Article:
Feelin’ Groovy

February 29, 2008

Day 12 is coming to a close, and except for going a little overboard on the herbed goat cheese today, I’m feeling great. Have jumpstarted the needed weight loss (apparently eating whatever you want for eight months will catch up with you eventually, but eating only raw foods is a pretty easy way to get back on track) and am confident I can continue eating more veggies and taking better care of myself (I’ve also been exercising pretty much every day since the beginning of January).

It’s been a good week in other ways, too, most obviously noted by the several more things I’ve crossed off The List! Last week during dinner with some Couchsurfers and other travelers there was talk of weekend outings, and I was definitely interested since work was petering off late in the week. Next thing you know, five of us—from Australia, the States, and England—were loading up a rental car and heading into the Andes for two days! #2 on the list, spontaneous road trip? Check! It was a great couple days, with stunning vistas around every turn, driving to the tippy-top of the mountains between Chile and Argentina (where we even saw some snow flurries!), and taking a short hike/walk to an overlook for Aconcagua, the tallest mountain outside the Himalayas (check out the pictures). The second day found several of us horseback riding (#19) in a beautiful valley surrounded by red hills and snow-capped mountains.



January 28, 2008

I’ve been composing lots of blog posts in my head, and even jotting down notes, but they haven’t made it online yet! For now, I’ll just say that I’m enjoying the view from my new apartment, which is on the 11th floor with views to the south (where many of the wineries are) and to the west (where I can see the foothills of the Andes from my bed!). There’s been quite a bit of rain, and a few serious thunderstorms, since I arrived, kind of surprising for the desert, but okay with me. I love watching the clouds roll in, like I could from my apartments in San Francisco, but we never got the lightning, the thunder, the rain—what a show! I was up at the window at 5 am today, mesmerized, though trying not to wake up all the way! Not to mention the sunsets. I have a feeling I will end up with a lot of sunset pictures in the next two months! (Apartment pictures online soon, I promise.)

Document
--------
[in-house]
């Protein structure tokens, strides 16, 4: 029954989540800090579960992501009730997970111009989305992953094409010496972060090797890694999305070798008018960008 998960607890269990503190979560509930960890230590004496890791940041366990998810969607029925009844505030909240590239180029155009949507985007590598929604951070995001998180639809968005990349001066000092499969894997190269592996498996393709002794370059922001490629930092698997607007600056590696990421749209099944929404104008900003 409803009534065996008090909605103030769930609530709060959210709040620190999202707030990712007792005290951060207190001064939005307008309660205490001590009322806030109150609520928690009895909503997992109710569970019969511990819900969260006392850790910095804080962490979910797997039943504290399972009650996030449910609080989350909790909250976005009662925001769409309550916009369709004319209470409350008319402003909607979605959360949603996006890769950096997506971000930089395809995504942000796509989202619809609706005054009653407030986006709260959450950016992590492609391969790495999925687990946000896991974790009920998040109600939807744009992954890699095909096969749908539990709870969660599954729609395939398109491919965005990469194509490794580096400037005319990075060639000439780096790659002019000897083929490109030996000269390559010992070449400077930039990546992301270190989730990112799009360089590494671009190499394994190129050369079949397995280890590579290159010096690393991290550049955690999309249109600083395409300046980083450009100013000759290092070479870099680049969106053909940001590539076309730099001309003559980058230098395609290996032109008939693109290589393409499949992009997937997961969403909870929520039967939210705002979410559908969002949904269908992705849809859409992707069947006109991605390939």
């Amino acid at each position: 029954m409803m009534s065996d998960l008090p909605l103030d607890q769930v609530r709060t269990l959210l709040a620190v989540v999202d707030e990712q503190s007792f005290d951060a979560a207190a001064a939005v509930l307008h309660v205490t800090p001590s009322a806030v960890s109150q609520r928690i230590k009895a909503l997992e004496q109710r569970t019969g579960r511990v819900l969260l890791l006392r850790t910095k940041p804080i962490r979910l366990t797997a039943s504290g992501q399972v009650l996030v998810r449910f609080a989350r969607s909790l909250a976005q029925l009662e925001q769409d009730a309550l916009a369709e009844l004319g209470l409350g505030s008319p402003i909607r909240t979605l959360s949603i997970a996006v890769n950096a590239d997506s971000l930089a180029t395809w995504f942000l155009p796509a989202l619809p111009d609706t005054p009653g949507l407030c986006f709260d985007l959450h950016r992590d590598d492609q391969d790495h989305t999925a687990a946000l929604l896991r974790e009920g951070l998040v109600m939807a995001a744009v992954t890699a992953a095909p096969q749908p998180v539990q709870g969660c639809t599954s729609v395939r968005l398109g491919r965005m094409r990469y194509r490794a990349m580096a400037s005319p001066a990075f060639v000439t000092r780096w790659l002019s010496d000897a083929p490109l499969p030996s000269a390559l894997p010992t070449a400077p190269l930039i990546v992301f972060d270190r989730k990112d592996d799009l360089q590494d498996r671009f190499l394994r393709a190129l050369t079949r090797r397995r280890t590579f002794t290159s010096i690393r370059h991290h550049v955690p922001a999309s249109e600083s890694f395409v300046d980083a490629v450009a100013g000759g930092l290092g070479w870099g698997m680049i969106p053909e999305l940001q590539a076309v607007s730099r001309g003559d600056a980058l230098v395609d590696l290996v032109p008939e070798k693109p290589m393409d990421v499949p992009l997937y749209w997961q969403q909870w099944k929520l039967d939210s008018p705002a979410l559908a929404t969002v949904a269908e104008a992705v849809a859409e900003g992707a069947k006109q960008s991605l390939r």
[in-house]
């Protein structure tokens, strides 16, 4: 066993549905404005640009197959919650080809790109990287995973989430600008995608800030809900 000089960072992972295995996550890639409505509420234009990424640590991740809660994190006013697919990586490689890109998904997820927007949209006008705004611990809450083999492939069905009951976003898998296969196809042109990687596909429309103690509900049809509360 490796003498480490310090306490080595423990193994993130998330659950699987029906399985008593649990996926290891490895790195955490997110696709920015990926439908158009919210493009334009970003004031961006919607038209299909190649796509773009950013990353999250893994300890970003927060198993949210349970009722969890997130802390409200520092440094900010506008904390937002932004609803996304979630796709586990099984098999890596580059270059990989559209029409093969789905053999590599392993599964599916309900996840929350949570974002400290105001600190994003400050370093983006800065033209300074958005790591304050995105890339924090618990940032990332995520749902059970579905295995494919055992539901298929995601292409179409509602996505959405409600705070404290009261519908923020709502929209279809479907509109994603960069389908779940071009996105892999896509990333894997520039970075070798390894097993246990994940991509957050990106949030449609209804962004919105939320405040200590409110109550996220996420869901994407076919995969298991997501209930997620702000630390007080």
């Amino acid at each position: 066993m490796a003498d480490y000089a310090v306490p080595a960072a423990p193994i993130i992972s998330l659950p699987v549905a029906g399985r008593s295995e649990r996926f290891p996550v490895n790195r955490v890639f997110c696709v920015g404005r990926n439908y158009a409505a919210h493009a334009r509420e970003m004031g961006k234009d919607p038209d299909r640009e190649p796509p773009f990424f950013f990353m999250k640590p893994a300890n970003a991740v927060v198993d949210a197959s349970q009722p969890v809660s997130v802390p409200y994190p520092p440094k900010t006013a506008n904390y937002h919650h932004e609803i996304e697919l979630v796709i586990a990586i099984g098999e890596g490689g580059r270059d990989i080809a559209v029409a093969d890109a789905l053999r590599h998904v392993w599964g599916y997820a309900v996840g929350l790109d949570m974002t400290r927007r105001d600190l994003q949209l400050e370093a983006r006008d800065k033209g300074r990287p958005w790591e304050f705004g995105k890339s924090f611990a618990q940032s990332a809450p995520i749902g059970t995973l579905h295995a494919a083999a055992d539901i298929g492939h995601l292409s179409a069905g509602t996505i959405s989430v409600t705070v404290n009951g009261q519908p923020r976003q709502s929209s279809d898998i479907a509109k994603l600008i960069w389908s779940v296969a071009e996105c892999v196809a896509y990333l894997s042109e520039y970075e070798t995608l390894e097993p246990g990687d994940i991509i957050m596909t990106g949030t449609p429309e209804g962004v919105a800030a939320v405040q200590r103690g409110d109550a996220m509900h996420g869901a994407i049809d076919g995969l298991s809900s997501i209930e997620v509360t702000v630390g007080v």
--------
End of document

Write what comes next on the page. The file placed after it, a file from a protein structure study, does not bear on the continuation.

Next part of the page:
As I titled this post (tormenta means storm) I realized that’s also the title of the CD I bought the other day—how fitting! I went to see a cool local group called Altertango, with an amazing singer (why do the strongest voices often come out of the smallest people!?), funky rockin’ female pianist, a bandoneonista (a must), drums (called batería in Spanish, I love that), and bass (bajo). They play an intriguing mix of tango, rock, jazz, and whatever they feel like, and I was drawn in immediately. I think they are a regular fixture at a place called Soul Cafe (when my friend told me about it I assumed it was Sol Cafe—like sun—and was so surprised to see the sign!) so I’ll probably see them again.

Blame the Visitors

December 17, 2007

I know I haven’t been posting much… just been having too much fun with all my visitors in the last month—first Catherine and Daniel from SF, and now my brother, Aaron, and his girlfriend, TJ, from Portland. TJ leaves today but Aaron will be here until 12/31, and we’ll be joined by my parents on the 23rd. They arrived in Argentina yesterday—we made an early-morning trip to the airport to greet them (and pick up the many goodies they brought me) before they headed off to Chilean Patagonia for the week.

It’s also been a month of goodbyes, with lots of people I know headed home for the holidays or continuing their travels and that sort of thing—not to mention saying goodbye to the visitors! But visitors and friends leaving town make for lots of excuses to get together and have fun, so it’s been a good month overall. Lots of fantastic meals out, lots of drinks, four weekends in a row taking short, great vacations to the province and the nearby town of Tigre and the surrounding delta… A little sightseeing, some shopping, and lots of wandering. Plenty of laughter and a few farewell tears.

Thanks everyone, and I’ll have pictures posted soon(ish)!

The Temptress

November 19, 2007


This is a long one, but I hope you enjoy it…

Almost exactly three years ago, on one of my first days in Buenos Aires, I wandered the streets of San Telmo during the weekly Sunday feria there. Tango was in the air, and I stopped to watch a tango orchestra playing on the street. I was hooked right away, particularly enthralled by the bandoneón players up front—the sound the instrument can make, and its integral role in tango music, mesmerized me. I thought, I want to be able to make that sound! But instead, I bought the group’s CD, and continued on my merry way, enjoying everything that Buenos Aires had to offer. (more…)


November 9, 2007

I know I’ve been absent without blogging for a while… There’s just so much going on, it’s hard to focus on one thing to write about! I promise more substantive posts soon.

For now, here’s a recap of the last few weeks: